Detroit’s WalkScore is broken. Bikescore too?

The popular Walkscore web site gives estimates of a city’s walkability.

It’s not perfect. It’s really a measure of density rather than infrastructure. It also assumes roads have sidewalks (because Google Maps makes the same assumption.)

But there’s a bigger problem in the city of Detroit.

Detroit neighborhoods like Midtown receive high scores of 85 out of 100 — or “very walkable.”

Neighborhoods like Downtown receive an 18 or “car dependent.” For reference Auburn Hills gets a 36.

Looking at the walkability heatmap shows the Walkscore bug. Notice the red stair steps along the river? The Walkscore program is selecting restaurants, stores and other destinations in Canada. That might be okay for Swimscore.com but it doesn’t work for walking.

Unfortunately affects all the Detroit neighborhoods along the River and lowers the overall score for the City.

So breath with relief. Detroit is not tied with Garden City with a score of 50.

We’ve documented this bug as have others and shared it with WalkScore, but it hasn’t been resolved yet.

Bike Score

This week the walkscore people released a bike score. As far as we can tell, they didn’t publish Detroit’s number but our guess is it’s even more inaccurate than the city’s walkscore.

Besides this border bug, their methodology relies heavily on the American Census Bureau bike commuting numbers for Detroit, which we’ve already shown are too inaccurate to be useful.

They also assume that streets with bike infrastructure are more bikeable than streets without. That may make sense in most cities, but not in Detroit.

Which of these two streets are more bike friendly to your eyes?

Despite the motorized traffic, groups like Bikescore, the League of American Bicyclists, and the Alliance for Walking and Biking say the one of the left is because there’s a bike marking on the pavement. However, what cyclist wouldn’t choose the wide open Second Avenue instead (or the similar Third, Brush, John R, 12th, 14th, etc.)

Unfortunately the very low traffic volumes on Detroit roads aren’t measured in the scoring.

There could be a traffic factor based on vehicle ownership and road density. It would probably be a more accurate indicator than the census bikes counts, though that’s setting the bar pretty low.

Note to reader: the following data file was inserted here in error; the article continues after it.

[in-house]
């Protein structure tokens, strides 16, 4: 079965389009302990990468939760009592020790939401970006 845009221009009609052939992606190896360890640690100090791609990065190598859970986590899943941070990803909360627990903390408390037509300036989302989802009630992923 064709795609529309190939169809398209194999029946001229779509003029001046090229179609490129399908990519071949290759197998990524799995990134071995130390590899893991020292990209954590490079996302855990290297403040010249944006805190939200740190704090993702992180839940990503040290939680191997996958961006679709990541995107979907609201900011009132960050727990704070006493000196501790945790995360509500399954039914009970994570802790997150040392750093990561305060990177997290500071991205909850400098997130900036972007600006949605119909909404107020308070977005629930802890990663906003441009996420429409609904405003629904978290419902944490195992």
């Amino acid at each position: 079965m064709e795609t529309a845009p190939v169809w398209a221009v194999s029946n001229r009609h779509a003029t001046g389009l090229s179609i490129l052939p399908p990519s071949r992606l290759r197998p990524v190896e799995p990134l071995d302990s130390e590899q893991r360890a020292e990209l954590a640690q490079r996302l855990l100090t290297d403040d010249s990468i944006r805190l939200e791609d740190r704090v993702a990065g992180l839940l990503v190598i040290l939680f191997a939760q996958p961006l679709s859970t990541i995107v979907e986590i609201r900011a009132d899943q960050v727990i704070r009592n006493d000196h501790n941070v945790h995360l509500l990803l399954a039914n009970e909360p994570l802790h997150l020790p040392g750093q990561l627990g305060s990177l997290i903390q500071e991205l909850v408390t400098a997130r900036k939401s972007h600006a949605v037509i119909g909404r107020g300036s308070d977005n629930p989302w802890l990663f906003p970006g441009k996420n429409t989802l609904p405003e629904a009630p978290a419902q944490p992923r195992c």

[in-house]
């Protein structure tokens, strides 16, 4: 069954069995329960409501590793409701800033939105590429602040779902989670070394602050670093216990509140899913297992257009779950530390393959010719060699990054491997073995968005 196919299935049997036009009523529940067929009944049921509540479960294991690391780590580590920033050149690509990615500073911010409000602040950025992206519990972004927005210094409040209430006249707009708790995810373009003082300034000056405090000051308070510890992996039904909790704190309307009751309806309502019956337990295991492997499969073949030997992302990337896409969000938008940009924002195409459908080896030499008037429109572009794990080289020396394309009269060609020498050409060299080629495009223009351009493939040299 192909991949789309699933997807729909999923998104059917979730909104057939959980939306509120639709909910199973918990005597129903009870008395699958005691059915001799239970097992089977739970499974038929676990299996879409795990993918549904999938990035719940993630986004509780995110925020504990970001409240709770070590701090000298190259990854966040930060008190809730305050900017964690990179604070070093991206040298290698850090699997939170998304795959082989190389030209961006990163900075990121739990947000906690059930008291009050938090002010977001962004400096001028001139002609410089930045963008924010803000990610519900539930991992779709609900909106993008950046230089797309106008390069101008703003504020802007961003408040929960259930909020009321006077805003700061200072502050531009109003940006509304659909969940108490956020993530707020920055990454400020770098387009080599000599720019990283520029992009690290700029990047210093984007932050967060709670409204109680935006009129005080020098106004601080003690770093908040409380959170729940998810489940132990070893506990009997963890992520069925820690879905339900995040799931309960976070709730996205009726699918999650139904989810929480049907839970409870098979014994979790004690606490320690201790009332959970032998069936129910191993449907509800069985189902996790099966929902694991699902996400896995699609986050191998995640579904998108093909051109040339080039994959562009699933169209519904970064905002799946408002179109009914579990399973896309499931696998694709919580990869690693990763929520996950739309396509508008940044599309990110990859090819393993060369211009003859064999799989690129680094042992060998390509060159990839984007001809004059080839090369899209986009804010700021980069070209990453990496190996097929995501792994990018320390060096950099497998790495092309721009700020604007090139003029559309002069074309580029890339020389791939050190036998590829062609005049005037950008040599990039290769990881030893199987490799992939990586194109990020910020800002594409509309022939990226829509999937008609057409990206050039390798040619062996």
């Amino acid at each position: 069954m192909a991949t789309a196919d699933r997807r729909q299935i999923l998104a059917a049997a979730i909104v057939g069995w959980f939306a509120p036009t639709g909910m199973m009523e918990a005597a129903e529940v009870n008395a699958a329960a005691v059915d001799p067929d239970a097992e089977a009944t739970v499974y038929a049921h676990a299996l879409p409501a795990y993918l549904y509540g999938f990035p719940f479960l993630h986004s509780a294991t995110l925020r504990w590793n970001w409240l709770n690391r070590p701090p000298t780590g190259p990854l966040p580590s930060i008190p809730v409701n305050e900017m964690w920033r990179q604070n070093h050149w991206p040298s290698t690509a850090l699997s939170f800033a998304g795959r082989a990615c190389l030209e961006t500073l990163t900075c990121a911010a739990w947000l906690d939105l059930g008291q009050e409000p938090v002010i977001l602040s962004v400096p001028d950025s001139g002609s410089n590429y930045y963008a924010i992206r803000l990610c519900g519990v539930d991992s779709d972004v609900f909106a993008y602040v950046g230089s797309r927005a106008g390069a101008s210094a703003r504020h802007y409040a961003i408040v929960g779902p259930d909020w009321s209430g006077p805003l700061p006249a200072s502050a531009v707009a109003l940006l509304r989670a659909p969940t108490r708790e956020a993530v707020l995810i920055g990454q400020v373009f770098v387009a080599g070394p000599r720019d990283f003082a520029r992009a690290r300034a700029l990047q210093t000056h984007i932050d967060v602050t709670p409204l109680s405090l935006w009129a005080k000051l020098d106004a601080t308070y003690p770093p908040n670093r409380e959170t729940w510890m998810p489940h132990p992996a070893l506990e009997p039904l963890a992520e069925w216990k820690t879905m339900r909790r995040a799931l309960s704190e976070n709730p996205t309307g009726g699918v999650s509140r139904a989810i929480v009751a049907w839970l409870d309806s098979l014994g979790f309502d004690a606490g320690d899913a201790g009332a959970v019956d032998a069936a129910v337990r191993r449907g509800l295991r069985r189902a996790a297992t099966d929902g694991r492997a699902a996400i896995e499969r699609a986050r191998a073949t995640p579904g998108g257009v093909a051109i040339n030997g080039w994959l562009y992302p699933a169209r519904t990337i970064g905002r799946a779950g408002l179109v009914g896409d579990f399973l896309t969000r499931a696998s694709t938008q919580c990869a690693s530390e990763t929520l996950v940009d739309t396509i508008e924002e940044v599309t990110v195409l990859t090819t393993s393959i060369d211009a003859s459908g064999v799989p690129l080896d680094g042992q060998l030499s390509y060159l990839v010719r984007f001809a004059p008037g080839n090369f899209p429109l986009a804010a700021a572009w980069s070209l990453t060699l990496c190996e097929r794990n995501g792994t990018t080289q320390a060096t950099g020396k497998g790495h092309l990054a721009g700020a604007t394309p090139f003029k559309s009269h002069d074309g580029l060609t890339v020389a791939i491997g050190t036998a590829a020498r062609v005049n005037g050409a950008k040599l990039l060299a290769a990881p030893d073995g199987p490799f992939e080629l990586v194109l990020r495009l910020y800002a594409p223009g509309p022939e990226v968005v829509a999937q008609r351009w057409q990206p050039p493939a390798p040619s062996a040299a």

Until such a factor is developed and applied in the scoring, Detroit will not be accurately recognized as the bike friendly city it truly is.

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8 Responses to “Detroit’s WalkScore is broken. Bikescore too?”

  1. Andrew Mutch Says:

    That bug also applies in reverse in the suburbs. It gives high scores to areas that are not very walkable simply because the concentration of business in an area. The area around Twelve Oaks Mall in Novi is a perfect example. It’s not very walkable but it has one of the highest scores in Novi. But other areas of Novi that have infrastructure like sidewalks and sidepaths score low because there’s not a lot of destinations that are within walking distance. I know that they disclose this in their scoring system but the average person isn’t going to understand that distinction.

  2. Brian Says:

    We have known this for years, thusly don’t use it for analysis like some people have asked us to do. great article

  3. Todd Scott Says:

    @andrew: The media doesn’t understand the distinction either.

    You just have to use Walkscore and understand the data and assumptions it’s making. Sometimes it’ll work for you and sometimes it won’t.

  4. Andrew Mutch Says:

    Since I got access to Google Mapmaker, I did add all of the sidewalks, sidepath, bike lanes, etc. within Novi in the Google street attributes. If they ever start using actual sidewalk data, it might better reflect what’s on the ground. But in reviewing that data in the area, most of that is missing save for a select few cities.

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